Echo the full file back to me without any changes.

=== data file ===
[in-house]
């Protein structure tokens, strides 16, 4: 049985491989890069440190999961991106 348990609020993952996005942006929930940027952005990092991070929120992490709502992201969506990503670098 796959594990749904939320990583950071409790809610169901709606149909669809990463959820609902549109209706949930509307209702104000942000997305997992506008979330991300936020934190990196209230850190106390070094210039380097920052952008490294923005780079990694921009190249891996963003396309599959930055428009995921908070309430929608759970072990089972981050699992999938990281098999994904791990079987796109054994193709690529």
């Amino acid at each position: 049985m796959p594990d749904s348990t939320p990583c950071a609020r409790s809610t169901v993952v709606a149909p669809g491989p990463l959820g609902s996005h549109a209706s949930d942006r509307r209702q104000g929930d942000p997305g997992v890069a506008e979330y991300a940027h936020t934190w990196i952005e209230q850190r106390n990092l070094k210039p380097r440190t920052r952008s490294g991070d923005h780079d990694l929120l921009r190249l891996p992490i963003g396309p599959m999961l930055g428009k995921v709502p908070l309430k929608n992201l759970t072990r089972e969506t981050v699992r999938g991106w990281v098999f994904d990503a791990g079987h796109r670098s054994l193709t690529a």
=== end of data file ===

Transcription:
[in-house]
């Protein structure tokens, strides 16, 4: 049985491989890069440190999961991106 348990609020993952996005942006929930940027952005990092991070929120992490709502992201969506990503670098 796959594990749904939320990583950071409790809610169901709606149909669809990463959820609902549109209706949930509307209702104000942000997305997992506008979330991300936020934190990196209230850190106390070094210039380097920052952008490294923005780079990694921009190249891996963003396309599959930055428009995921908070309430929608759970072990089972981050699992999938990281098999994904791990079987796109054994193709690529």
């Amino acid at each position: 049985m796959p594990d749904s348990t939320p990583c950071a609020r409790s809610t169901v993952v709606a149909p669809g491989p990463l959820g609902s996005h549109a209706s949930d942006r509307r209702q104000g929930d942000p997305g997992v890069a506008e979330y991300a940027h936020t934190w990196i952005e209230q850190r106390n990092l070094k210039p380097r440190t920052r952008s490294g991070d923005h780079d990694l929120l921009r190249l891996p992490i963003g396309p599959m999961l930055g428009k995921v709502p908070l309430k929608n992201l759970t072990r089972e969506t981050v699992r999938g991106w990281v098999f994904d990503a791990g079987h796109r670098s054994l193709t690529a």